Molecular and immunological mechanisms of epithelial disorders of the vulva
Moleculaire en immunologische mechanismen van epitheliale afwijkingen van de vulva
The vulva is the outer part of the female genital tract, bordered by the symphisis pubis, the labiocrural folds and the anus. It consists of the following structures: the mons pubis, the labia majora and minora, the clitoris, the vestibule of the vagina and the urethral orifice (Figure 1). Embryologically all three germ layers are present at the vulva; the cloacal endoderm, the urogenital ectoderm and the paramesonephric mesoderma. Different epithelia, from keratinized squamous epithelium on the labia majora and minora to squamous mucosa in the vestibule, cover the vulva. Dysplastic changes in the epithelium of the vulva are known as Vulvar Intraepithelial Neoplasia (VIN). In the past, various definitions have been used to describe these dysplastic vulvar lesions: morbus Bowen, Queyrat’s erythroplasia, carcinoma simplex, bowenoid papulosis, early vulvar cancer, vulvar atypia, hyperplastic dystrophy, carcinoma in situ and dysplasia (graded into mild dysplasia (VIN1), moderate dysplasia (VIN2) and severe dysplasia (VIN3)). To simplify this complexity of terms and to enhance diagnostic reproducibility, the International Society for the Study of Vulvovaginal Diseases (ISSVD) defined a new terminology in 2004.7 We nowadays classify two types of VIN: 1. Usual type VIN (uVIN), which is caused by a persistent Human Papilloma Virus (HPV) infection. 2. Differentiated type VIN (dVIN), which is not associated with HPV, but with chronic inflammatory and/or autoimmune processes, such as lichen sclerosus and lichen planus, involving vulvar mucosa and skin. Spontaneous regression of VIN lesions has been described, but malignant transformation into vulvar cancer has also been reported. Vulvar cancer is the fourth most common gynecological type of cancer.11 Worldwide the incidence rate is 1 to 2 per 100.000 women, and around 27.000 women are diagnosed each year.12 In the Netherlands about 200 new cases are identified each year.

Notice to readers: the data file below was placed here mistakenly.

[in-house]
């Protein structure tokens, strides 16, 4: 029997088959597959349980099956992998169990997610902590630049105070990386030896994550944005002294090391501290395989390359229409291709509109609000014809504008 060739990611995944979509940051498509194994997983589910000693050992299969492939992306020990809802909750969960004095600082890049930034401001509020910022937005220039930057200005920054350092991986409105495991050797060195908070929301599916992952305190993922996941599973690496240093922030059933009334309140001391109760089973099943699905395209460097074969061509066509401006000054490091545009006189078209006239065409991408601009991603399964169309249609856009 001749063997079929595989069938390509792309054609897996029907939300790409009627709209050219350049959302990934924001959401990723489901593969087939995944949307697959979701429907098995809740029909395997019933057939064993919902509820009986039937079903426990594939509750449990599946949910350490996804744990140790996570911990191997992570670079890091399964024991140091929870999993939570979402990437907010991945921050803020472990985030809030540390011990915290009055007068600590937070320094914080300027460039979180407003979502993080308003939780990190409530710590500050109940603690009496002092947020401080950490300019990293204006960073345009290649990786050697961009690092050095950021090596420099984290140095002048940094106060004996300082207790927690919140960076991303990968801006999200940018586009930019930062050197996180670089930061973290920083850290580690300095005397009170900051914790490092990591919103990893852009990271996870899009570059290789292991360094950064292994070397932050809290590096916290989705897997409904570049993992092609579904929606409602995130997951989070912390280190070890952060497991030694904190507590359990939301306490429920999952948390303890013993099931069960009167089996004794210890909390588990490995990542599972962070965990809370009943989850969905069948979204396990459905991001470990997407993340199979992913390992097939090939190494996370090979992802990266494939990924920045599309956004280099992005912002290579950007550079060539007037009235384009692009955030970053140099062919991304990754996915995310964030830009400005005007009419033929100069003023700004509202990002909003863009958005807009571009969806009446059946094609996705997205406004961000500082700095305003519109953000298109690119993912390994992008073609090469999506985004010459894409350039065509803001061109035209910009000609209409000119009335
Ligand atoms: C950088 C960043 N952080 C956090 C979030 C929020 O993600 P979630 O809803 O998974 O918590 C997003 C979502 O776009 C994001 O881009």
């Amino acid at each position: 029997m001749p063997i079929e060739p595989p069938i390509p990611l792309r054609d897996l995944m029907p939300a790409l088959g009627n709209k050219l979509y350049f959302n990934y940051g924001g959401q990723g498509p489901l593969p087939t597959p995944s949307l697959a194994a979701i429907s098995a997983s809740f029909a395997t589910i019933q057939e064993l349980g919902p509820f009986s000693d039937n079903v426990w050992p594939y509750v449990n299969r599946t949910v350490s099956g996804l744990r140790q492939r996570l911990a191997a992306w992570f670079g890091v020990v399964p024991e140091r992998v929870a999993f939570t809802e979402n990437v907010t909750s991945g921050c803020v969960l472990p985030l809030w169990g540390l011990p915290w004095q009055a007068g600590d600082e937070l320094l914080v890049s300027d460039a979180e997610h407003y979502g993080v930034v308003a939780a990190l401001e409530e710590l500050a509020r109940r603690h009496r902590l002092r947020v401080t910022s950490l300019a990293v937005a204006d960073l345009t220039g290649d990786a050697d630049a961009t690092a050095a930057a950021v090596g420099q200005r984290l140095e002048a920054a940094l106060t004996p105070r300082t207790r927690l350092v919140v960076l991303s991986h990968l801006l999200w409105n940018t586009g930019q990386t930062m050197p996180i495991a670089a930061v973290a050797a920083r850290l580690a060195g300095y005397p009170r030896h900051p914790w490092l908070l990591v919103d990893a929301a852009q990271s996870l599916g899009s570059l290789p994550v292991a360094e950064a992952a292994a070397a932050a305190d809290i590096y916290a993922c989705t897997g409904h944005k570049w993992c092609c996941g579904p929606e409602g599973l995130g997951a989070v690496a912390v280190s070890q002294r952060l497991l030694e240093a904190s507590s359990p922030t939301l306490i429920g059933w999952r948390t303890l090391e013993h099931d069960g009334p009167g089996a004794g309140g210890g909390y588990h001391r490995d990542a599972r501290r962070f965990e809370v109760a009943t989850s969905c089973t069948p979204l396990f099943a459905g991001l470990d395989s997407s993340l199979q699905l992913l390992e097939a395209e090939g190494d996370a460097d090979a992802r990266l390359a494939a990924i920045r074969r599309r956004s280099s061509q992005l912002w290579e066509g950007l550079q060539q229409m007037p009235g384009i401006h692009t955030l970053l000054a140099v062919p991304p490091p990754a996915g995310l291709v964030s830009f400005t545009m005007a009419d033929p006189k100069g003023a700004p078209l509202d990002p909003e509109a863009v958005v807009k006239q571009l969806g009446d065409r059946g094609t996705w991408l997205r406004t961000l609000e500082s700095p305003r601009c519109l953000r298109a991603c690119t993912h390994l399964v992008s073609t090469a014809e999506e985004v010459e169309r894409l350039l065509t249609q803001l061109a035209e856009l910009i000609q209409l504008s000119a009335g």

|T.J.M. Helmerhorst (Theo)|
|Erasmus University Rotterdam|
|Further support for this dissertation was kindly provided by: Astellas Pharma B.V., Café De Witte Aap, Café de Zondebok & ‘t ZwarteSchaap, Greiner Bio-One, GlaxoSmithKline, Supportgroup Lichen Planus Vereniging Nederland, Supportgroup Stichting Lichen Sclerosus, Medical Dynamics, Nederlandse Vereniging voor Vulva Pathologie, Olympus Nederland B.V., Philips Healthcare, Sanofi Pasteur MSD, Werkgroep Cervix Uteri, J.E. Jurriaanse Stichting. , Nederlandse Vereniging voor Obstetrie en Gynaecologie|
|Organisation||Erasmus MC: University Medical Center Rotterdam|
Santegoets, L.A.M. (2011, October 21). Molecular and immunological mechanisms of epithelial disorders of the vulva. Erasmus University Rotterdam. Retrieved from http://hdl.handle.net/1765/26740